Children whose grown-ups do not address the material in the notes with them will be left with a sorely incomplete...

A BIRTHDAY CAKE FOR GEORGE WASHINGTON

Delia’s papa, Hercules, faces a seemingly insurmountable challenge: how to bake a birthday cake for his master, President George Washington, without sugar?

Food writer Ganeshram applies her considerable expertise to this historical tale of culinary ingenuity. How, exclaims Papa, can the larder be stocked with West Indian nutmeg, Mexican chocolate, African coffee, English cheese, Italian olives, Indian mangoes, and Arabian oils—but no sugar? Fortunately, the president has a taste for honey, and Papa improvises successfully. A full double-page spread is devoted to the preparation and combination of ingredients, presented as a team effort. Every last one of the enslaved kitchen crew is smiling, as they are throughout. Brantley-Newton explains those smiles in the backmatter, noting that the real-life Hercules and his staff evidently took pride in their work for the president: “There is joy in what they've created through their intelligence and culinary talent.” Ganeshram confronts Delia’s and Papa’s bondage on one page, when Delia tells readers proudly that “Papa is the slave President and Mrs. Washington trust the most.” A full-page author’s note goes into detail about Hercules’ life, informing readers that he escaped in 1797, leaving Delia still enslaved. The book is a sorry contrast to Emily Arnold McCully’s The Escape of Oney Judge (2007), which explicitly tells the story of one of Martha Washington’s enslaved servants who took freedom.

Children whose grown-ups do not address the material in the notes with them will be left with a sorely incomplete understanding of both the protagonists' lives and slavery itself.   (recipe) (Picture book. 5-8)

Pub Date: Jan. 5, 2016

ISBN: 978-0-545-53823-7

Page Count: 32

Publisher: Scholastic

Review Posted Online: Nov. 17, 2015

Kirkus Reviews Issue: Dec. 1, 2015

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A touching, beautifully illustrated story of greatest interest to those in the New York City area.

RED AND LULU

A pair of cardinals is separated and then reunited when their tree home is moved to New York City to serve as the Rockefeller Center Christmas tree.

The male cardinal, Red, and his female partner, Lulu, enjoy their home in a huge evergreen tree located in the front yard of a small house in a pleasant neighborhood. When the tree is cut down and hauled away on a truck, Lulu is still inside the tree. Red follows the truck into the city but loses sight of it and gets lost. The birds are reunited when Red finds the tree transformed with colored lights and serving as the Christmas tree in a complex of city buildings. When the tree is removed after Christmas, the birds find a new home in a nearby park. Each following Christmas, the pair visit the new tree erected in the same location. Attractive illustrations effectively handle some difficult challenges of dimension and perspective and create a glowing, magical atmosphere for the snowy Christmas trees. The original owners of the tree are a multiracial family with two children; the father is African-American and the mother is white. The family is in the background in the early pages, reappearing again skating on the rink at Rockefeller Center with their tree in the background.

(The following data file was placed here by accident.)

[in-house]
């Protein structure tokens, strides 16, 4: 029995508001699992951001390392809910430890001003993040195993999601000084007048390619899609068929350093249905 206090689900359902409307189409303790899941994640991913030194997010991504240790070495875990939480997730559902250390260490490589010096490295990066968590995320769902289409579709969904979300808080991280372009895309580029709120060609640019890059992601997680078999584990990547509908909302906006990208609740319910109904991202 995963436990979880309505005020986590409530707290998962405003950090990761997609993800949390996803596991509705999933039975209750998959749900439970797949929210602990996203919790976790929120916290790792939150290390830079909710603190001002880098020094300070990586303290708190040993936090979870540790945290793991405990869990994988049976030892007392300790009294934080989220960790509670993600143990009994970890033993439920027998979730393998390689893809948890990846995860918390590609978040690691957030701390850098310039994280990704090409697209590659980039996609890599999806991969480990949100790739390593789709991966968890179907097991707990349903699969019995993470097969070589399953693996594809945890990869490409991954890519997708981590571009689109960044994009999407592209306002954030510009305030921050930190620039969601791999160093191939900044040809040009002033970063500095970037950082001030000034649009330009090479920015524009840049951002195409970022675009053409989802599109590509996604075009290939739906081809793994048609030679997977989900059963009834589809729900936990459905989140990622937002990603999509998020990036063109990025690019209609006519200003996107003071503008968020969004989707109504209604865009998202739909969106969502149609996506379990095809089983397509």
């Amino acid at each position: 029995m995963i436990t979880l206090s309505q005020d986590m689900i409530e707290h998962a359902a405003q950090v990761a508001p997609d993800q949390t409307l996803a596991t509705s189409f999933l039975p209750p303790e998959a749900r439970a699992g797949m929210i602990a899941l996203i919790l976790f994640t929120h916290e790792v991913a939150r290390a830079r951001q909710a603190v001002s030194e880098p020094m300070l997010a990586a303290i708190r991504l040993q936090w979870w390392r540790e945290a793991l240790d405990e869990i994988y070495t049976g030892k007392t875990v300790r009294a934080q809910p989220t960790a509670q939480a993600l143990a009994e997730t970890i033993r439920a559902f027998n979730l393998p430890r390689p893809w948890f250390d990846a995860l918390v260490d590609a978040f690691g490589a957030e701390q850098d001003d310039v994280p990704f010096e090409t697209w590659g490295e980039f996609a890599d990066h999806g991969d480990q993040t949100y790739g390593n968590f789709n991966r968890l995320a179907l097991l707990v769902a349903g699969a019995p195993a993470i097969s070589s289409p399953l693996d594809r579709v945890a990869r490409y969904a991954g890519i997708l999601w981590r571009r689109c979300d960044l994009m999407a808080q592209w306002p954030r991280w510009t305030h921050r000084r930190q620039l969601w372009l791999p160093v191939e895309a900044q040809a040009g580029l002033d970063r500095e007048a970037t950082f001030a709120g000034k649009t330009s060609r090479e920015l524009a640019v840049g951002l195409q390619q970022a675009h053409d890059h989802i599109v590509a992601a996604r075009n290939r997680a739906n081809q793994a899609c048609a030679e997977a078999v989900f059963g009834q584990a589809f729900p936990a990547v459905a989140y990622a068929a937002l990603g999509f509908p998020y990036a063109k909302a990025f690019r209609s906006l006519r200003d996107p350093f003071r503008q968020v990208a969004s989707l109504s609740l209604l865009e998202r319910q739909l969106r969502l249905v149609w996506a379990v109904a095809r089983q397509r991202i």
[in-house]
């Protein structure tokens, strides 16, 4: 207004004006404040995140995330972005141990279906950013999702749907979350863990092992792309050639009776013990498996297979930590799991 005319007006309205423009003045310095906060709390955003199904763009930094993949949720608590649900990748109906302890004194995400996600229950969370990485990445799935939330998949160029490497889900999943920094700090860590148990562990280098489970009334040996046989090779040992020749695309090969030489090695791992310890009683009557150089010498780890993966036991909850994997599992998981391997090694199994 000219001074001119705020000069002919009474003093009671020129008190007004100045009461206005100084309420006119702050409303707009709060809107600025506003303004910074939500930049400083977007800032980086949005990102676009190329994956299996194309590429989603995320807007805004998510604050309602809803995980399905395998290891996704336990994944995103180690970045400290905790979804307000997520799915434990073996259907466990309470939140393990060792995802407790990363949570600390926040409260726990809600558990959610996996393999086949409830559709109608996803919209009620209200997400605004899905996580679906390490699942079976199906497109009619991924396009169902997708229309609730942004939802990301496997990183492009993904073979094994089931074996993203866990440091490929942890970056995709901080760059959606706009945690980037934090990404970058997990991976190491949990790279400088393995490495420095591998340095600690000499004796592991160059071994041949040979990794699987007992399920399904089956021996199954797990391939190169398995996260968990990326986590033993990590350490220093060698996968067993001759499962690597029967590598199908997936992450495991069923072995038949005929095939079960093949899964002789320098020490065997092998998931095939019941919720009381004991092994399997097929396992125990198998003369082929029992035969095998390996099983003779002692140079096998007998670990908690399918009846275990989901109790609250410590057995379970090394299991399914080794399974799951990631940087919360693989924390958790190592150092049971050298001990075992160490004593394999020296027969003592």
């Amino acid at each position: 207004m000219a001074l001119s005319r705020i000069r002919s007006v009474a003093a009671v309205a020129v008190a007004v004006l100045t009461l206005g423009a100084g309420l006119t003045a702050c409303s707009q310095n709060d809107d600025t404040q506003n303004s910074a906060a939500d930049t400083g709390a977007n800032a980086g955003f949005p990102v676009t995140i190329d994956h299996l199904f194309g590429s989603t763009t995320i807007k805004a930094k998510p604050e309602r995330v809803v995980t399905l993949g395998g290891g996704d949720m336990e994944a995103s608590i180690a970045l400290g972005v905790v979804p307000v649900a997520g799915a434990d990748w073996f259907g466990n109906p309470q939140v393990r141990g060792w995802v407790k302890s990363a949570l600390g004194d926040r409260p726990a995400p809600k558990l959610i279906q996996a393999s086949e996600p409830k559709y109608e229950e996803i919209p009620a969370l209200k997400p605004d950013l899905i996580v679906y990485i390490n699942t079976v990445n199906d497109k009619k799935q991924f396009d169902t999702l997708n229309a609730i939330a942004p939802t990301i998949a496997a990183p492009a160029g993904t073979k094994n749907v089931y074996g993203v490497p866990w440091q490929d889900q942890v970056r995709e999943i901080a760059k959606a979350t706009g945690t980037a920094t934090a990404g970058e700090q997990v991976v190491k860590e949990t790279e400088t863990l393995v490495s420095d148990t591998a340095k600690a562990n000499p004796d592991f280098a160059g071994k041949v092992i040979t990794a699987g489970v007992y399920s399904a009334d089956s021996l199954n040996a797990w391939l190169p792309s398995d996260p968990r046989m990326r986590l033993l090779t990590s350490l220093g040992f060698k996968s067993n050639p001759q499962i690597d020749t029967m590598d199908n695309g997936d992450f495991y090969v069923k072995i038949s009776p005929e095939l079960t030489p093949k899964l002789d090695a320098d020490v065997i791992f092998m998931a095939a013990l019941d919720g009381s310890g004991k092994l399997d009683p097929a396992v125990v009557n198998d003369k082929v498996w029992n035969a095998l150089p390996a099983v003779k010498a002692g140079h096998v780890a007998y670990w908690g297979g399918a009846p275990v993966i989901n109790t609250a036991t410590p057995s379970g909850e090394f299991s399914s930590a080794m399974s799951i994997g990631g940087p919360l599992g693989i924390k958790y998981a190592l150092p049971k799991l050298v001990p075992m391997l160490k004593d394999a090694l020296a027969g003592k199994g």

A touching, beautifully illustrated story of greatest interest to those in the New York City area. (author’s note) (Picture book. 5-8)

Pub Date: Sept. 19, 2017

ISBN: 978-0-7636-7733-6

Page Count: 40

Publisher: Candlewick

Review Posted Online: Aug. 21, 2017

Kirkus Reviews Issue: Sept. 1, 2017

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A life devoted to freedom and dignity, worthy of praise and remembrance.

MUMBET'S DECLARATION OF INDEPENDENCE

With the words of Massachusetts colonial rebels ringing in her ears, a slave determines to win her freedom.

In 1780, Mumbet heard the words of the new Massachusetts constitution, including its declaration of freedom and equality. With the help of a young lawyer, she went to court and the following year, won her freedom, becoming Elizabeth Freeman. Slavery was declared illegal and subsequently outlawed in the state. Woelfle writes with fervor as she describes Mumbet’s life in the household of John Ashley, a rich landowner and businessman who hosted protest meetings against British taxation. His wife was abrasive and abusive, striking out with a coal shovel at a young girl, possibly Mumbet’s daughter. Mumbet deflected the blow and regarded the wound as “her badge of bravery.” Ironically, the lawyer who took her case, Theodore Sedgwick, had attended John Ashley’s meetings. Delinois’ full-bleed paintings are heroic in scale, richly textured and vibrant. Typography becomes part of the page design as the font increases when the text mentions freedom. Another slave in the Ashley household was named in the court case, but Woelfle, keeping her young audience in mind, keeps it simple, wisely focusing on Mumbet.

A life devoted to freedom and dignity, worthy of praise and remembrance. (author’s note, selected bibliography, further reading) (Picture book/biography. 5-8)

Pub Date: Feb. 1, 2014

ISBN: 978-0-7613-6589-1

Page Count: 32

Publisher: Carolrhoda

Review Posted Online: Oct. 9, 2013

Kirkus Reviews Issue: Nov. 1, 2013

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